I am a planner/list maker. If you could see the lists I made before baby #3 was born, you would either be impressed or nauseated at the level of detail involved. One of the first things I start to consider as I get further along in my pregnancy, is the baby’s Baptism. In fact, I usually start planning the Baptism before I even think about delivery. If planning for sacramental celebrations (like baptisms or first communions) or even a birthday party causes a cold-sweat, you will want to pin this article and save it!
The Essentials (Before Birth)
There are several items that are vitally important to a Baptism that can be dealt with before the baby is even born.
During our pregnancy, we spend a lot of time considering who we want to ask to be Godparents. Keep in mind, that if they may take their responsibility as godparents seriously, they will be involved in your life for the next 18 or more years. We STILL invite my husband’s Godparents to almost all family functions & parties.
Traditionally, Catholic children are named for saints. If you have your heart set on a more unique name, make sure the baby’s middle name is a saint. It helps if you know who his patron saint is, too. Sometimes the priest asks and there is usually more than one Clare or Theresa or what have you.
Even if you’ve been attending a Mass regularly, you are required to be a member at the church where your children receive Sacraments. Usually, you are required to fill out paperwork identifying you as a member of the parish and a Catholic. In addition, you are traditionally required to contribute to the church regularly (they will make sure you get envelopes) in money and/or time.
Call the parish to find out about any requirements, timelines, etc. Generally, you will need to take a class from your parish. Classes from other parishes don’t usually apply, but if you have done it at that church before, they don’t typically require you to take it again.
The Blessed Event
Date & Time
Pick a date & time. Traditionally, the Baptism has been the first outing after the birth of the child. I never have my stuff together in time for that. In fact, I don’t even usually hit the 30 day guideline our current parish suggests. In our church, it’s usually after Mass, though I’ve heard of them being during Mass, as well.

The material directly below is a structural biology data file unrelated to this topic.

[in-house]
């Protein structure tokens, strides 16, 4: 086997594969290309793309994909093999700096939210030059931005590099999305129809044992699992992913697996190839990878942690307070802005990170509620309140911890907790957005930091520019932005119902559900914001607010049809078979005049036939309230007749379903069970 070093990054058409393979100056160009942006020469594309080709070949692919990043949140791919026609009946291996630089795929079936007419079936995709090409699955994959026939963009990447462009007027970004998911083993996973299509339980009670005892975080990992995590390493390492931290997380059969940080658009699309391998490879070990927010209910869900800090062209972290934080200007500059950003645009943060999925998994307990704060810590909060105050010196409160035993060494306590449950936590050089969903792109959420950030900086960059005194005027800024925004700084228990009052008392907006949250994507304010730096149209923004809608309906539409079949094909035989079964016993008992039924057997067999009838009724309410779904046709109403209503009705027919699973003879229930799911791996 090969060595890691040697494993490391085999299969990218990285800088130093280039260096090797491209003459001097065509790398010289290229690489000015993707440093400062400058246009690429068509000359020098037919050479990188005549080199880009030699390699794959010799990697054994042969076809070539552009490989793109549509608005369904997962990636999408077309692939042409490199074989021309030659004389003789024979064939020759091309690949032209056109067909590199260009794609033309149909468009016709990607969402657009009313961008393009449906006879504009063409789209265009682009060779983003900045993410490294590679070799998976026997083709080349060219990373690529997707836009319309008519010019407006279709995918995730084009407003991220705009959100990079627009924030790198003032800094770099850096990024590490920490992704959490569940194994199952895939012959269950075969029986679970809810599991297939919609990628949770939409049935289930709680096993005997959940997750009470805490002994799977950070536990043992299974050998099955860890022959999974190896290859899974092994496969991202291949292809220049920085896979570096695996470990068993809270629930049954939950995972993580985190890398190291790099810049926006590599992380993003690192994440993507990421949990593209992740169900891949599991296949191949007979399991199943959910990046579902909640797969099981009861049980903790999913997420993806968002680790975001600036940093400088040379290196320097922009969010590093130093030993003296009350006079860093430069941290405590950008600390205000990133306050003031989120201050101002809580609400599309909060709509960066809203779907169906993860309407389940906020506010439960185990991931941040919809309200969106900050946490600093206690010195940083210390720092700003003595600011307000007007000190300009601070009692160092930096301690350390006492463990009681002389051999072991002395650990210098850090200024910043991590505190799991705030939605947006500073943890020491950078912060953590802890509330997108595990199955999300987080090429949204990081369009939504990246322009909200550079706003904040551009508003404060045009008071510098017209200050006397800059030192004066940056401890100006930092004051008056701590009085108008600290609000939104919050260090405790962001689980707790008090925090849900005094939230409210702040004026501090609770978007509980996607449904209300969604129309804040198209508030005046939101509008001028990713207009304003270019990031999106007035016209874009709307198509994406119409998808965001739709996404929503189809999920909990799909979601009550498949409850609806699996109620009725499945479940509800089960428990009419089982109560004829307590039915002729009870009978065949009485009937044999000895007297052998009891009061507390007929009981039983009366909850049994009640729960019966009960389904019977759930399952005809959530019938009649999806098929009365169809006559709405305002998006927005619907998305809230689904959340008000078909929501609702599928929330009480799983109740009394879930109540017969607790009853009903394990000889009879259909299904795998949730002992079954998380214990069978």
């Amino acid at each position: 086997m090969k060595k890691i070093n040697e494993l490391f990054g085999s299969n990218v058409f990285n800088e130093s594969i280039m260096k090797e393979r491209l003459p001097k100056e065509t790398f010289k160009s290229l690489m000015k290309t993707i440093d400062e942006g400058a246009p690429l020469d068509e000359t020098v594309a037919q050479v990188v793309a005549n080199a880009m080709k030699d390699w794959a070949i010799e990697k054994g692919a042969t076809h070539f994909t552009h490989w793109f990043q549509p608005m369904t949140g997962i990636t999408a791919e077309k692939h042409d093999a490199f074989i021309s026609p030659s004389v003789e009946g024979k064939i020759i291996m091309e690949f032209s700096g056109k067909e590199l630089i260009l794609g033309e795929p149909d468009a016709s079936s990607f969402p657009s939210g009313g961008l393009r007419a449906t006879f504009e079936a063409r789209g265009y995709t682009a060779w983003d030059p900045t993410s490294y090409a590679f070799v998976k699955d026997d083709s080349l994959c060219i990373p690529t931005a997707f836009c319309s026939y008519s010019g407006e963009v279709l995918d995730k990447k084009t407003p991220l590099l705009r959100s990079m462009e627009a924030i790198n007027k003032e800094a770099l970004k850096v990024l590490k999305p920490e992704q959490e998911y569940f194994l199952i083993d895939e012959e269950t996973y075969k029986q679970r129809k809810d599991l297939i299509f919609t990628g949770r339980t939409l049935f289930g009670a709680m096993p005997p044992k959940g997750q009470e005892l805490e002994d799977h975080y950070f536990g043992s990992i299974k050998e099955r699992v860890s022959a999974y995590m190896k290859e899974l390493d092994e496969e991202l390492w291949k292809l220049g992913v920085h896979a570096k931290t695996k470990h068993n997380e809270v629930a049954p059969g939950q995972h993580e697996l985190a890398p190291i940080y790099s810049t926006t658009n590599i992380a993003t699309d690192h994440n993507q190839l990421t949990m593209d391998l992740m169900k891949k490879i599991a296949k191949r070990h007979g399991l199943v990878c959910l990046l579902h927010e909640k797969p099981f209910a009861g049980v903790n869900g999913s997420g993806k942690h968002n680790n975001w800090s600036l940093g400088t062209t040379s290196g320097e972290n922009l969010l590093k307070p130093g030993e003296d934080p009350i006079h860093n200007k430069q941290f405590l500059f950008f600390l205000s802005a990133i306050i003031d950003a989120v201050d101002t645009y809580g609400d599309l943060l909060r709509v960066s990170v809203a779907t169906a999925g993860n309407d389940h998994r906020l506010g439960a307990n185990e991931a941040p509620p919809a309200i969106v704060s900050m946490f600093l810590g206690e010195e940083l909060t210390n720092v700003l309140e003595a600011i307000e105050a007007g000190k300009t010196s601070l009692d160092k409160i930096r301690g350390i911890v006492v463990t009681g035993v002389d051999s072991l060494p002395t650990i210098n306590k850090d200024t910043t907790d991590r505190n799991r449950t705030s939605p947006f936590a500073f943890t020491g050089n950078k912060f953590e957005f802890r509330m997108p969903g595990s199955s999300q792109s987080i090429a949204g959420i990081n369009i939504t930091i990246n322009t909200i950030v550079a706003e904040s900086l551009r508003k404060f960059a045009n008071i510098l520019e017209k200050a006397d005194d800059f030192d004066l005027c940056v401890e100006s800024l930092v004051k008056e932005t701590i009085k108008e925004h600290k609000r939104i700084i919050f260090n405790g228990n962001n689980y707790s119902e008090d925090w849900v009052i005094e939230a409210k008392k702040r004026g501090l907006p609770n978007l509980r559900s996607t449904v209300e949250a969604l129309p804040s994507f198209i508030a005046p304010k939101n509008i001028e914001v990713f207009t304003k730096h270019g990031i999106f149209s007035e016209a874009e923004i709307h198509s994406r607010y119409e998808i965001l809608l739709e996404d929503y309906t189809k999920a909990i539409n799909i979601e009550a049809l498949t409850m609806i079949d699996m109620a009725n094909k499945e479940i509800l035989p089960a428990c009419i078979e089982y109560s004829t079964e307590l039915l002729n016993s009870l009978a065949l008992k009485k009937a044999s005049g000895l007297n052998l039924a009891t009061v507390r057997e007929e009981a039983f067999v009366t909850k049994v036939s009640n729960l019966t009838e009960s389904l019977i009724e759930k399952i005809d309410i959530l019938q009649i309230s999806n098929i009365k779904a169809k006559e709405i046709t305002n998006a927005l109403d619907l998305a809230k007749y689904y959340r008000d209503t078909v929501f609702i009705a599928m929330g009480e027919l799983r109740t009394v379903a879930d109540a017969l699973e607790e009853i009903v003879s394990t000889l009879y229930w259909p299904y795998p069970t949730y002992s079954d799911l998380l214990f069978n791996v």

Friends & Family
Decide how big a deal it is to you. You might just include the godparents & grandparents. Or you could do it big & invite all the extended family & friends you can think of, like we do.
Traditionally, babies wear white to be baptized. Do you have an outfit or need to borrow one? A family heirloom, perhaps?
Do you want photos or video taken? It’s best to line up a friend or family who is in charge of pictures or video. We neglected to do that with our second child and everyone was SO involved in watching the baptism, that no one in attendance got a single good photo. No one. So, if you want them, remember to put someone (or more than one someone) in charge of taking photos.
So, if you are a new Catholic or are having your first baby, these are a few things that I think about for the baptism of each of my little ones.
If this is all too overwhelming, remember that you don’t HAVE to do any of this. A baptism is primarily is about the Sacrament and so if all you have energy to do is coordinate the Godparents and the priest, it will still be a beautiful and intimate event. But if you have the energy or desire to do a little more, I hope that these tips help make it a little less stressful.
Do you have any Baptism preparation tips?